These flow charts show carbon dioxide emissions for each state, the District of Columbia and the entire United States. Emissions are distinguished by energy source and end use.

This video is a segment from the Switch Energy Project focusing on energy security. Switch Energy Project is a multi-pronged effort designed to build a balanced national understanding of energy.

This Flash animation describes how hybrid-electric vehicles (HEVs) combine the benefits of gasoline engines and electric motors and can be configured to obtain different objectives, such as improved fuel economy, increased power, or additional auxiliary power for electronic devices and power tools.

Sankey (or Spaghetti) diagrams parse out the energy flow by state, based on 2008 data from the Dept. of Energy. These diagrams can help bring a local perspective to energy consumption. The estimates include rejected or lost energy but don't necessarily include losses at the ultimate user end that are due to lack of insulation.

This activity is the first of five in the High Adventure Science Energy module and focuses on sources of electricity in the US by state as well as consumption in the US by sector and globally per capita.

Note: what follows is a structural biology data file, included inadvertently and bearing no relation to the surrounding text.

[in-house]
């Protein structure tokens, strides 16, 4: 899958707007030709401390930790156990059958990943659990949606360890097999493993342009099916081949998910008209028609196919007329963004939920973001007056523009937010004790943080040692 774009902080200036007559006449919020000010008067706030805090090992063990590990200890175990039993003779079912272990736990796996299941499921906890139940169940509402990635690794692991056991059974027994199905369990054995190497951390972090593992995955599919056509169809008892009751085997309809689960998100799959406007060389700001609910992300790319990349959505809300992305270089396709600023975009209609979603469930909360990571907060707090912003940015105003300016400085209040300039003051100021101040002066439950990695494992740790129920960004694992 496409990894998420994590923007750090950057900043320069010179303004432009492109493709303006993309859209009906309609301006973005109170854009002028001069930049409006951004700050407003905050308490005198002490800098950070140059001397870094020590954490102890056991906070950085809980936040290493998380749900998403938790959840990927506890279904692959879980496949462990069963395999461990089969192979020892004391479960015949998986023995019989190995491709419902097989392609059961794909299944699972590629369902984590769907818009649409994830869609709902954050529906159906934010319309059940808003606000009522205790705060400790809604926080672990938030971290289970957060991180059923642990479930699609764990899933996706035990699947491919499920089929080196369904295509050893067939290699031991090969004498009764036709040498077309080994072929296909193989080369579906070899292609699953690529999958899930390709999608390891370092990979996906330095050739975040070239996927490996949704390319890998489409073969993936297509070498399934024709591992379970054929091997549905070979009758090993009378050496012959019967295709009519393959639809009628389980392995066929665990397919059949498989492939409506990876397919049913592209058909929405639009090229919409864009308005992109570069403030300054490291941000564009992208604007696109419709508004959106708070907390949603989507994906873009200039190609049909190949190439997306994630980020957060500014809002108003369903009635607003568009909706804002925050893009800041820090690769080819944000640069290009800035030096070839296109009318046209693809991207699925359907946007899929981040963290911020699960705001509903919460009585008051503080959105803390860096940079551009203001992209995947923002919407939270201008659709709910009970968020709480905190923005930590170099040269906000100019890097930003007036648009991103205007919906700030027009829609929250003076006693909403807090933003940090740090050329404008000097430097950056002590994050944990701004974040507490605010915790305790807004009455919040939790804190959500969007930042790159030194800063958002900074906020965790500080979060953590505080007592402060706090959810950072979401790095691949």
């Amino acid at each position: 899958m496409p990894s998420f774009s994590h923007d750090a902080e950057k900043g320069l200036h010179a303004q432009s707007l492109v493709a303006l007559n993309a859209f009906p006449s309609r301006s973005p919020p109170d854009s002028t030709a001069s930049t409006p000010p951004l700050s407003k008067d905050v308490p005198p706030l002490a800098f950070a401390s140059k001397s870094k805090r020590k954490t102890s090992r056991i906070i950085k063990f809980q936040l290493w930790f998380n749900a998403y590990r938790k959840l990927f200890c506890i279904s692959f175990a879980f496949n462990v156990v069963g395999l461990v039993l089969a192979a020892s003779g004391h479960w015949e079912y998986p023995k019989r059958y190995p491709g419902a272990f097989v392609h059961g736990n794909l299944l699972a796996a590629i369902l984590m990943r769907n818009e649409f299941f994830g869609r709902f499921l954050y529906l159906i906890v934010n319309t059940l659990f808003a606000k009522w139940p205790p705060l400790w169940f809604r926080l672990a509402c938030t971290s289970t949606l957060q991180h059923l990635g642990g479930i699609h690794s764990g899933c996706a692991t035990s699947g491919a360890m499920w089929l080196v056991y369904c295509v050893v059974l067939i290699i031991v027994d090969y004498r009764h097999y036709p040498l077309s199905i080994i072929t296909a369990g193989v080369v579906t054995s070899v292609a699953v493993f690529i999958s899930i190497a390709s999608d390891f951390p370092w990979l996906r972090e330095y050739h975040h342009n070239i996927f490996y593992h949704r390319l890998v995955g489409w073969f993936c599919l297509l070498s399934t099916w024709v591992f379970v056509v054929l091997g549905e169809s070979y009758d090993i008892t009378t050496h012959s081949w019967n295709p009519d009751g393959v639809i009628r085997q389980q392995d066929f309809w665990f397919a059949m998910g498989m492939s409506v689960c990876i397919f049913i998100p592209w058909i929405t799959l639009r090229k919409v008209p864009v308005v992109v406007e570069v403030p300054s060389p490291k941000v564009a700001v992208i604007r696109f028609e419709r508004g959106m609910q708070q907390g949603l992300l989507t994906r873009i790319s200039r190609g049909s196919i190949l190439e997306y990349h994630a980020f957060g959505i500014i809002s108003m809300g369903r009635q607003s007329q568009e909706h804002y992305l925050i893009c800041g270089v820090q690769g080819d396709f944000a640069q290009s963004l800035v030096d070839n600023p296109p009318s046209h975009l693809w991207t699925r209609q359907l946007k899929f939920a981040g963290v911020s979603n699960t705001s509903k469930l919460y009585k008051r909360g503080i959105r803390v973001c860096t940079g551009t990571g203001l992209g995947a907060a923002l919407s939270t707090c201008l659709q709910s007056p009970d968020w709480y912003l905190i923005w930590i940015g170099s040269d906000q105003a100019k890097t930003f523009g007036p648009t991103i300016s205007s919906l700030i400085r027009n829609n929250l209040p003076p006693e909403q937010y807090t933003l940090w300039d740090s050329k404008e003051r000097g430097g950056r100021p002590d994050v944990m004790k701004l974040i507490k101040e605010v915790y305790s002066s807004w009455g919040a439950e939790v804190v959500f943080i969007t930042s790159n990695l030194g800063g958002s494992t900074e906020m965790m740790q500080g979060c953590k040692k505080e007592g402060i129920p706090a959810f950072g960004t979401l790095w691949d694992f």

This video from the U.S. National Academies summarizes the energy challenges the United States faces, including the technological challenges, and the need for changes in consumption and in energy policy.

This video segment from the Earth Operators Manual summarizes how fossil fuels are made, provides a comparison of how long it takes to store energy in coal, oil and natural gas, and discusses how fast we're using them.

In this activity, students collect data and analyze the cost of using energy in their homes and investigate one method of reducing energy use. This activity provides educators and students with the means to connect 'energy use consequences' and 'climate change causes.' Through examining home energy use and calculating both pollution caused by the generation of electricity and potential savings, students can internalize these issues and share information with their families.

In this activity, students will determine the environmental effects of existing cars and a fleet consisting of their dream cars. They compute how many tons of heat-trapping gases are produced each year, how much it costs to fuel the cars, and related information. Then, students research and prepare a report about greener transportation choices.

This is a team-based activity that teaches students about the scale of the greenhouse gas problem and the technologies that already exist which can dramatically reduce carbon emissions. Students select carbon-cutting strategies to construct a carbon mitigation profile, filling in the wedges of a climate stabilization triangle.

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